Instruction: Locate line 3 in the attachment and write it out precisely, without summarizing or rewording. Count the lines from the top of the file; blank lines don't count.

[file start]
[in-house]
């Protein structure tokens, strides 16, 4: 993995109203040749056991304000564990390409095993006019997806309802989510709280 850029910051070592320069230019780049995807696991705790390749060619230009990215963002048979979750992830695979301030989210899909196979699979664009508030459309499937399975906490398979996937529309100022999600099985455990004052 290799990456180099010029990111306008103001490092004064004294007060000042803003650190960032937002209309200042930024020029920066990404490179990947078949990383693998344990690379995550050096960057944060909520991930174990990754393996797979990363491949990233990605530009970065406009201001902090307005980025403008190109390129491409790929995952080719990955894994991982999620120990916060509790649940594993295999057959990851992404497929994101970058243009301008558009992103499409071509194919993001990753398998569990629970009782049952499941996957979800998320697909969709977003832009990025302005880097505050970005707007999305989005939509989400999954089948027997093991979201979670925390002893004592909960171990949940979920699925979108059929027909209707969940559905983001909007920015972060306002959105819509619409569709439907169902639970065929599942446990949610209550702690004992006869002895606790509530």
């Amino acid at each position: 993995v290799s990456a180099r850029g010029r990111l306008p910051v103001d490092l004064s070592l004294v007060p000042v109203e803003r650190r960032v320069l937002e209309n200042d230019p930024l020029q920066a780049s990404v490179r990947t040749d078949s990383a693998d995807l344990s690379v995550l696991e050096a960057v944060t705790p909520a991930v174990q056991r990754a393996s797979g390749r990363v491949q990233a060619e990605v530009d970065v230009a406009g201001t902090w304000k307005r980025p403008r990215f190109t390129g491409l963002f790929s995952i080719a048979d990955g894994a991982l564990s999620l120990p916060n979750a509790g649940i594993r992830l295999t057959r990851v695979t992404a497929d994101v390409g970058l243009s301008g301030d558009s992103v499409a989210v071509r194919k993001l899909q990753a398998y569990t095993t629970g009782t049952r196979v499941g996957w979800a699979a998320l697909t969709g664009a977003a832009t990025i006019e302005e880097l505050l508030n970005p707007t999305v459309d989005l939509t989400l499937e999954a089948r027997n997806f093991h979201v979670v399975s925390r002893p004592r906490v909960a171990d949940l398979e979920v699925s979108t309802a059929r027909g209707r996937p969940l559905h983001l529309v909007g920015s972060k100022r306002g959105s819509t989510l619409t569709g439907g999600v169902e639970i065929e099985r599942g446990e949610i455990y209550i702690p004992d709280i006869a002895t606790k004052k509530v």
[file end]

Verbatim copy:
């Amino acid at each position: 993995v290799s990456a180099r850029g010029r990111l306008p910051v103001d490092l004064s070592l004294v007060p000042v109203e803003r650190r960032v320069l937002e209309n200042d230019p930024l020029q920066a780049s990404v490179r990947t040749d078949s990383a693998d995807l344990s690379v995550l696991e050096a960057v944060t705790p909520a991930v174990q056991r990754a393996s797979g390749r990363v491949q990233a060619e990605v530009d970065v230009a406009g201001t902090w304000k307005r980025p403008r990215f190109t390129g491409l963002f790929s995952i080719a048979d990955g894994a991982l564990s999620l120990p916060n979750a509790g649940i594993r992830l295999t057959r990851v695979t992404a497929d994101v390409g970058l243009s301008g301030d558009s992103v499409a989210v071509r194919k993001l899909q990753a398998y569990t095993t629970g009782t049952r196979v499941g996957w979800a699979a998320l697909t969709g664009a977003a832009t990025i006019e302005e880097l505050l508030n970005p707007t999305v459309d989005l939509t989400l499937e999954a089948r027997n997806f093991h979201v979670v399975s925390r002893p004592r906490v909960a171990d949940l398979e979920v699925s979108t309802a059929r027909g209707r996937p969940l559905h983001l529309v909007g920015s972060k100022r306002g959105s819509t989510l619409t569709g439907g999600v169902e639970i065929e099985r599942g446990e949610i455990y209550i702690p004992d709280i006869a002895t606790k004052k509530v």